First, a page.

Reflection on James Madison

On November 9, I listened to James H. Madison speak on the subject of his book A Lynching in the Heartland: Race and Memory in America.  He focused mainly on the lynching in Marion in 1930, in which two black residents were brutally murdered and whose corpses were displayed for the town to see after being accused of murder and rape.

I think at a few points in his lecture, my mouth literally hung open and my heart felt ashamed to acknowledge people could do something so awful.  I understand black citizens were considered second-class at the time (if not worse), but I don’t understand how people could show up at a lynching laughing and treating it like a social event.  I doubt they would have acted the same way to even an animal, which is sickening to think they would degrade humans to such a level.

Today in America we don’t have the same level of racial violence so frequently (although, unfortunately, it still does occur).  We pride ourselves on respecting diversity and being tolerant of many different backgrounds.  However, while a culture may change in certain ways, people do not.  If people could display such awful qualities 80 years ago, I’ll bet people today are just as capable of acting with such brutality.  Perhaps we don’t look down upon African-Americans or have lynching social events, but are there other areas we act so brutally in?  Or, perhaps we do not act so brutally, but we think so brutally.  I certainly have looked down upon others for what I perceive as inferiority.  I am not proud of this, but as a human, it is natural—natural, but not right.

Here at Taylor, do we treat any group of people as second-class citizens?  Sometimes I feel we put a pedestal on spiritual things.  What if I skip this women’s programming event, that Spiritual Renewal night, this Bible study meeting, or that wing church?  Will I be as good of a Christian?  While the answer is irrelevant because we need faith and not works, sometimes I feel there is a pressure on campus to do spiritual things because they are seen as better than other categories of life.  This, though, goes against Galatians 1:10: “For am I now seeking the approval of man, or of God?  Or am I trying to please man?  If I were still trying to please man, I would not be a servant of Christ” (ESV).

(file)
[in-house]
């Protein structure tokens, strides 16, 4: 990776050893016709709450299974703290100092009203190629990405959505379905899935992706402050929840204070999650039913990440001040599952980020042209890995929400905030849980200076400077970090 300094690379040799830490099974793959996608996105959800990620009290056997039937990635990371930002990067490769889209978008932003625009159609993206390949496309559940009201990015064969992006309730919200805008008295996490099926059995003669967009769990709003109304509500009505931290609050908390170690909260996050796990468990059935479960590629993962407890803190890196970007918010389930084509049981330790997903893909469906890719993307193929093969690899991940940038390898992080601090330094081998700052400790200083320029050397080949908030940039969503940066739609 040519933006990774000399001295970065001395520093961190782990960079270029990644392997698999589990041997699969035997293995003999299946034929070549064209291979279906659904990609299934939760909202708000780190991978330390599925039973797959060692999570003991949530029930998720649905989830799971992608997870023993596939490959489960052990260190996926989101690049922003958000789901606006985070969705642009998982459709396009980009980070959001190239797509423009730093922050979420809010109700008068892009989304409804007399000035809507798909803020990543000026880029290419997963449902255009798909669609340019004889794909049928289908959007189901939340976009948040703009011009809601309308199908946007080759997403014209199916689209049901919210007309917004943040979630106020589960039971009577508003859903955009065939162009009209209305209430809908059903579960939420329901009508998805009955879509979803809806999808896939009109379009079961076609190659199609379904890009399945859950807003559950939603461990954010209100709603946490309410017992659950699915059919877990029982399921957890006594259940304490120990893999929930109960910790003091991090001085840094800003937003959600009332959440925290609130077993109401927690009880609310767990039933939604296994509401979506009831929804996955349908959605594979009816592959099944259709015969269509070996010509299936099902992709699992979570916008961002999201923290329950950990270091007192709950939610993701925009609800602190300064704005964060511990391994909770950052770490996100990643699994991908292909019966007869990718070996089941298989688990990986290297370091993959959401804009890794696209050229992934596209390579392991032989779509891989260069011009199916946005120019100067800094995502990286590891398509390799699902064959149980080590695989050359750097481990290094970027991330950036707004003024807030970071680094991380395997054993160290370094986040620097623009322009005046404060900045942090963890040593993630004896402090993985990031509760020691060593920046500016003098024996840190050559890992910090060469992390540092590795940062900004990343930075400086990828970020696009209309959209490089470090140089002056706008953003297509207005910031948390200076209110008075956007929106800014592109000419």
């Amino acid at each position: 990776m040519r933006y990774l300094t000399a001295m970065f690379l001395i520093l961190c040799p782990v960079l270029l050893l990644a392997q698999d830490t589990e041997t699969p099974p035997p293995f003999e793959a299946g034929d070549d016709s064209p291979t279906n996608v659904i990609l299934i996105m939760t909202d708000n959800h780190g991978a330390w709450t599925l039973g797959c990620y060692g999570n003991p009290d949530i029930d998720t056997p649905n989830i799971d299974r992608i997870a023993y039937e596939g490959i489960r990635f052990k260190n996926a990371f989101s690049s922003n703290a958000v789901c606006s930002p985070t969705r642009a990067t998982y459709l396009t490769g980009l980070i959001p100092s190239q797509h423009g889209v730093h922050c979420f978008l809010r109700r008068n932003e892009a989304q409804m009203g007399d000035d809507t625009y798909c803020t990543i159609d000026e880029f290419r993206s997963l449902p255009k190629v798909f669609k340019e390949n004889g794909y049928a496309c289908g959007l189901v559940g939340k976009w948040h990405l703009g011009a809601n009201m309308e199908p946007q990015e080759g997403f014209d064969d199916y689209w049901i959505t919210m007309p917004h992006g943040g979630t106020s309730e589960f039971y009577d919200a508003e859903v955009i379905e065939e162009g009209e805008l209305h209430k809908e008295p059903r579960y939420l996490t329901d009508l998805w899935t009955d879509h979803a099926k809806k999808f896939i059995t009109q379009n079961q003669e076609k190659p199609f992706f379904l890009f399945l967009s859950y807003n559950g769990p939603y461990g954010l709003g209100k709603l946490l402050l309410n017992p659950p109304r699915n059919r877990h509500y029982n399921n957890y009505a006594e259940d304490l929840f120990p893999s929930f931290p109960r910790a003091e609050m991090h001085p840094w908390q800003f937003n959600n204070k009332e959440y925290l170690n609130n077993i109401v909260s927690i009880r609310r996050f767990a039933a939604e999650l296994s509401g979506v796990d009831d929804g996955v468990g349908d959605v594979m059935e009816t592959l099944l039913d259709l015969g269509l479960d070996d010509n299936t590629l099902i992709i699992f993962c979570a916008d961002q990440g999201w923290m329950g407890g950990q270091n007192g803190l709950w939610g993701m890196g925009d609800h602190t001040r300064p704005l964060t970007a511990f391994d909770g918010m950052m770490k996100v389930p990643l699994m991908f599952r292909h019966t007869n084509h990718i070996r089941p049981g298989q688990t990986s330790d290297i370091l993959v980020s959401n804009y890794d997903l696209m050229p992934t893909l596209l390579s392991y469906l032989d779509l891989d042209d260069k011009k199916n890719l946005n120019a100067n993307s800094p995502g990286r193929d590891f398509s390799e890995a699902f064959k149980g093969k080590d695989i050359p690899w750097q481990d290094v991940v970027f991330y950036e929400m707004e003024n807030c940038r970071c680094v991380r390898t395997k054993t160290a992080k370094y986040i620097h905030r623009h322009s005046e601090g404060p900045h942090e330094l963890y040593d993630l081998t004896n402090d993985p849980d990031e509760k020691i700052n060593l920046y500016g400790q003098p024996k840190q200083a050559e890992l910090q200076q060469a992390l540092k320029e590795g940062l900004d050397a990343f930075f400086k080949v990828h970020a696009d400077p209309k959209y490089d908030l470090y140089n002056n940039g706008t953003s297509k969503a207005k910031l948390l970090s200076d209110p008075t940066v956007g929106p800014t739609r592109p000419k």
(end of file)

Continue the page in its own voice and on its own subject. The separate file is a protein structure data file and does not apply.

I wonder how people rationalized their views and behaviors toward blacks in 1930.  We may not struggle with the particular issue of racism like our country did then (though we still have work to do in that area), but I think we need to be careful of looking down on others for arbitrary reasons and then determining their worth based on that.  We are not who decides anyone’s worth—that is God’s job and it would be best to avoid usurping it at all costs.  Matthew 7:1-2 says, “Judge not, that you be not judged. For with the judgment you pronounce you will be judged, and with the measure you use it will be measured to you” (ESV). While our actions may not incite such dramatic violence as in 1930, the root of that action lies in thought and still occurs today—we must be careful to control these thoughts lest they build and eventually result in something we will be ashamed of later.

—Taylor Blake, sophomore in the Honors Program

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